Play Live Radio
Next Up:
0:00 0:00
Available On Air Stations
Supported by

Profile: Paul Graham

Las Vegas has become a land of farmers markets and artisanal vegan cheeses seemingly overnight, and it now has one of the most active and connected vegan communities in the country. At the center of it all is Paul Graham and his popular blog Eating Vegan in Vegas

“I believe that there’s a goodness here,” he says at his favorite coffee shop, the vegan-friendly Sunrise Coffee near Sunset and Pecos. Graham’s tall frame is draped in a dark suit, and he speaks slowly and thoughtfully. His speech is polished, his demeanor dignified. It’s easy to appreciate his diplomatic approach to a topic as potentially controversial as veganism.

Sponsor Message

Before moving to Las Vegas in 2004, Graham counseled some of the world’s top athletes as team chaplain for the Oakland A’s from 1984-1992 (they won the World Series in 1989). He still performs wedding ceremonies, and during our conversation, I feel as if I’m taking a master class in public speaking.

“I feel a sense of destiny being here,” he says. “There was a higher likelihood of me becoming a vegan in the Bay Area. But that’s why I say, ‘If it can happen here, it can happen anywhere.’”

Initially becoming a vegan for his health, Graham says that once he became aware of the “ethical, environmental and spiritual reasons” for abstaining from animal products he vowed to not only remain vegan, but to become involved in the movement. Las Vegas, as it turns out, was desperately in need of a reliable source for vegan culture and cuisine.

“I heard from many people that it was hard to find vegan-friendly food when dining out in Las Vegas. That simply had not been my experience,” he says. So in June 2011, inspired by the film Julie & Julia, Graham did something radical. For an entire year, the father of four and grandfather of seven ate a vegan meal — either cooking at home or dining out — and blogged about it daily.

“Within the first week I was being contacted by locals and visitors from around the country looking for dining options here in Las Vegas,” Graham says. He says that he noticed a subtle shift taking place as he went along: “From restaurant owners to chefs to general managers to servers to bartenders to other local and visiting vegans, a deeper sense of community began to develop here.”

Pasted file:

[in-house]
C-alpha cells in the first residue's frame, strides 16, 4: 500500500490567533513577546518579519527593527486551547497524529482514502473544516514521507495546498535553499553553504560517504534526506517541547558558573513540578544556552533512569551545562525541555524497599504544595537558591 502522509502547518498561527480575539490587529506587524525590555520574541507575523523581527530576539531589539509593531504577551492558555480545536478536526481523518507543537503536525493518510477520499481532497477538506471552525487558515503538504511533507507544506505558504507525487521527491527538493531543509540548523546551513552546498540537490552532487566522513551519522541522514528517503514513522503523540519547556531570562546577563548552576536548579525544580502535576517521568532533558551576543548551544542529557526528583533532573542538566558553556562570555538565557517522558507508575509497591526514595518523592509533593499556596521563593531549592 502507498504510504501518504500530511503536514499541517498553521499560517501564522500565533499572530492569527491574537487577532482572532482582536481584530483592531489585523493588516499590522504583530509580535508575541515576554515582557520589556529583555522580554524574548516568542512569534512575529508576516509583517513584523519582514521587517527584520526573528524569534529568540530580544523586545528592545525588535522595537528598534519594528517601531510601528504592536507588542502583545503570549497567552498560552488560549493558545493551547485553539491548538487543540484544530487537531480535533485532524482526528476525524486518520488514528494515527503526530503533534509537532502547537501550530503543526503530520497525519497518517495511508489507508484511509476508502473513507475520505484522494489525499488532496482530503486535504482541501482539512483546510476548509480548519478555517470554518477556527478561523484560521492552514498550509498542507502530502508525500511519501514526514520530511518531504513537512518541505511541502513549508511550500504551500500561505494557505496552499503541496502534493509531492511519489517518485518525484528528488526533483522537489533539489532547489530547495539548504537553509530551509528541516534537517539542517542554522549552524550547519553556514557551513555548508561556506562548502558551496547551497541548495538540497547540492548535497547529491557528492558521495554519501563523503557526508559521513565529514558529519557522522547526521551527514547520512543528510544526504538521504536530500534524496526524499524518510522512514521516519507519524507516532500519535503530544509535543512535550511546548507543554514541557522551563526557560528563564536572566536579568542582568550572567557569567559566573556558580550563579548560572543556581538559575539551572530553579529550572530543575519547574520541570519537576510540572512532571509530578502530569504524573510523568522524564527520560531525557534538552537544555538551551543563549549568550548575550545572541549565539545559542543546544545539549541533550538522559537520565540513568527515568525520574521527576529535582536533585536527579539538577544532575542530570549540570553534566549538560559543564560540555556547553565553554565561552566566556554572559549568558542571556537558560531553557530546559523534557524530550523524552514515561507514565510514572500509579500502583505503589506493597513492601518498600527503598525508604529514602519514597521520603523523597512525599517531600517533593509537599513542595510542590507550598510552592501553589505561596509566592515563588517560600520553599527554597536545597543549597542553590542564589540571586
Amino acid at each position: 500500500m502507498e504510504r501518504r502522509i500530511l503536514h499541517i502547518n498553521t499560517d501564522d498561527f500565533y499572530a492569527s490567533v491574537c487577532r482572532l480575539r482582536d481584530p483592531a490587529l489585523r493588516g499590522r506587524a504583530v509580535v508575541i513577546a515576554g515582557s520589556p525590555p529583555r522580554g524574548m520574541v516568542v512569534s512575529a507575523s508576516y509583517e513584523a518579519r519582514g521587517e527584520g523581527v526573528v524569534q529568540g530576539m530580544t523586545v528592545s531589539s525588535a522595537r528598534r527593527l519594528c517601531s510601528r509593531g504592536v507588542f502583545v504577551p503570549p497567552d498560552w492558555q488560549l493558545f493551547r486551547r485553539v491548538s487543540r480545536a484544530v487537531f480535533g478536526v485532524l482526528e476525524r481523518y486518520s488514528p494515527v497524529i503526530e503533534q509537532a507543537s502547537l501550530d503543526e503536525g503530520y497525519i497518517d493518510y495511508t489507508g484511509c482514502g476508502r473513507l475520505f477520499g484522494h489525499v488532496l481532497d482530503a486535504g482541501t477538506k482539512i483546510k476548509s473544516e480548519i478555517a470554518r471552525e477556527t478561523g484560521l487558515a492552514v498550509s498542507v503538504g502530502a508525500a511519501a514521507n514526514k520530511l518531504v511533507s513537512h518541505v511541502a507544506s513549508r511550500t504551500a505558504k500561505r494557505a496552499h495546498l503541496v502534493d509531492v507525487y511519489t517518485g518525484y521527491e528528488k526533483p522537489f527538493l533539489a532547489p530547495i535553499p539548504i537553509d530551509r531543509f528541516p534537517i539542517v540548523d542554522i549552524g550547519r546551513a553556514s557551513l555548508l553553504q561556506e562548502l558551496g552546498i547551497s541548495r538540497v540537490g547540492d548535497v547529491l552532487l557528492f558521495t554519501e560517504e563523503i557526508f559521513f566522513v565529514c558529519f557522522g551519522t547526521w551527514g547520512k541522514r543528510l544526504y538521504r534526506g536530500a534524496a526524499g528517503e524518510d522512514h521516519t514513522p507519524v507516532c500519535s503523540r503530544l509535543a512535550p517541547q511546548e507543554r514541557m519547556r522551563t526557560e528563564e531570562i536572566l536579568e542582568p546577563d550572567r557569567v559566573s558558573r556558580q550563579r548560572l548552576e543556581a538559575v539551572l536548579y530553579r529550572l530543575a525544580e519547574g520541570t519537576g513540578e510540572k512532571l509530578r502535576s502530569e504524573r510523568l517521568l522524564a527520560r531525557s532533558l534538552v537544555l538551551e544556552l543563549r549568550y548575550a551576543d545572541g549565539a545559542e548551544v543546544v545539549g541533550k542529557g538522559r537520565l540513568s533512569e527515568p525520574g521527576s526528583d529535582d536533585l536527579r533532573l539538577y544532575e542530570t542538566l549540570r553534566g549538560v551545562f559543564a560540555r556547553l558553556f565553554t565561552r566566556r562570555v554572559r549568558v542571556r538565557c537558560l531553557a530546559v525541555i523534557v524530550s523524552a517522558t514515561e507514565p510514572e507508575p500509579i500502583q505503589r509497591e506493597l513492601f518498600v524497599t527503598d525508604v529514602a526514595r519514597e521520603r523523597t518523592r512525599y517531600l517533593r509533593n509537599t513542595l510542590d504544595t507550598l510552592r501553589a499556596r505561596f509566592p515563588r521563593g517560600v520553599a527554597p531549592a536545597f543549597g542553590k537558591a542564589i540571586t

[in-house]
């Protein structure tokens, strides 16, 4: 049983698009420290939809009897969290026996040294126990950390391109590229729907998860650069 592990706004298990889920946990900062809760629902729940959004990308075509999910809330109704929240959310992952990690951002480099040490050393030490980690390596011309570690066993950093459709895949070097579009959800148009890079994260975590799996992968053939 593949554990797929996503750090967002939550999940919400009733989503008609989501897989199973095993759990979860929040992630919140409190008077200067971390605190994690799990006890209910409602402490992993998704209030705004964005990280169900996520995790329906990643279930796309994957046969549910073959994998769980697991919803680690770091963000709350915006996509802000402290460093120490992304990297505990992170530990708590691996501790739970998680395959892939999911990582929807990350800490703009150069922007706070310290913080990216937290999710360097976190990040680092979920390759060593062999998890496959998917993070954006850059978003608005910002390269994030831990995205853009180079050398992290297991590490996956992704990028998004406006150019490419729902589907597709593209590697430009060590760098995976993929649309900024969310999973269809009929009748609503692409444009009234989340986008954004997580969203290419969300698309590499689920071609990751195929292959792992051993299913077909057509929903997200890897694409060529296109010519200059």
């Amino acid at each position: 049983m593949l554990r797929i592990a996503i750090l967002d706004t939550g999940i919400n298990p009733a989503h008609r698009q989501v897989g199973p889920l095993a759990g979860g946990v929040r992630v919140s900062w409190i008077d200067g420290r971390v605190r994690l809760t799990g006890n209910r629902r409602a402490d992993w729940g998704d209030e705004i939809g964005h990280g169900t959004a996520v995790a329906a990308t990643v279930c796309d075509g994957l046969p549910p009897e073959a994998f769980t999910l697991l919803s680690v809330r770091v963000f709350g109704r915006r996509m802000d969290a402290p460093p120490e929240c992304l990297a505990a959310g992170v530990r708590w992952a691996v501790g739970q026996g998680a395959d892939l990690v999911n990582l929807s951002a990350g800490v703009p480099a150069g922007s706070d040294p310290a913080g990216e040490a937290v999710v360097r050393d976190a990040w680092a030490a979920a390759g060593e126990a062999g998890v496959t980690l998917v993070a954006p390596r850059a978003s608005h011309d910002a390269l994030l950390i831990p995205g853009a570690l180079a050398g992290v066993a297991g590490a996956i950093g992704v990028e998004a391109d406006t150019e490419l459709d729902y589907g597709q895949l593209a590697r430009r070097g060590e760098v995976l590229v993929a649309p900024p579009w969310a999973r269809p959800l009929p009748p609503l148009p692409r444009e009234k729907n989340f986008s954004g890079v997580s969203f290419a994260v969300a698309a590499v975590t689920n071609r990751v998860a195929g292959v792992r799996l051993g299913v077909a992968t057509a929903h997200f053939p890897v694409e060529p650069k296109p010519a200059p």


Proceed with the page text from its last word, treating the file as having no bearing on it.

Sponsor Message

Graham’s blog was so well-received by the vegan community that he wrote a companion book, Eating Vegan in Vegas: If It Can Happen Here, It Can Happen Anywhere, published recently by Sullivan St. Press.

“I wanted the story of what was happening here in Las Vegas to get out on a broader basis, and this would afford me the opportunity to do so. We set up the book on telling my story, the story of the change happening in our city, a guidebook on where to eat in the city by area — but even more importantly, why we should consider being vegan for health, ethical, environmental and spiritual reasons.”

Graham also brings people together in person with Las Vegan Eatz Events, a monthly gathering of anywhere from 30-150 people for dining and social activities. He has even started his own apparel company, Vegan Royalty, with partner Mindy Tatti.

“I have had people who were vegetarians, or what I call ‘V-Curious,’ who have decided to become vegan because of my blog, book or column.” (Graham’s column, Being Vegan, is featured Sundays on the Las Vegas Informer website.) On a practical level, you can simply appreciate that Graham consistently updates his blog with the pictures, phone numbers and addresses of vegan-friendly places that you’d never find otherwise. Like Pop Up Pizza in The Plaza downtown. It’s a pizza parlor that offers vegan pizza and vegan soft serve. Together. In one place. In a historic hotel. Now that’s eating vegan in Vegas.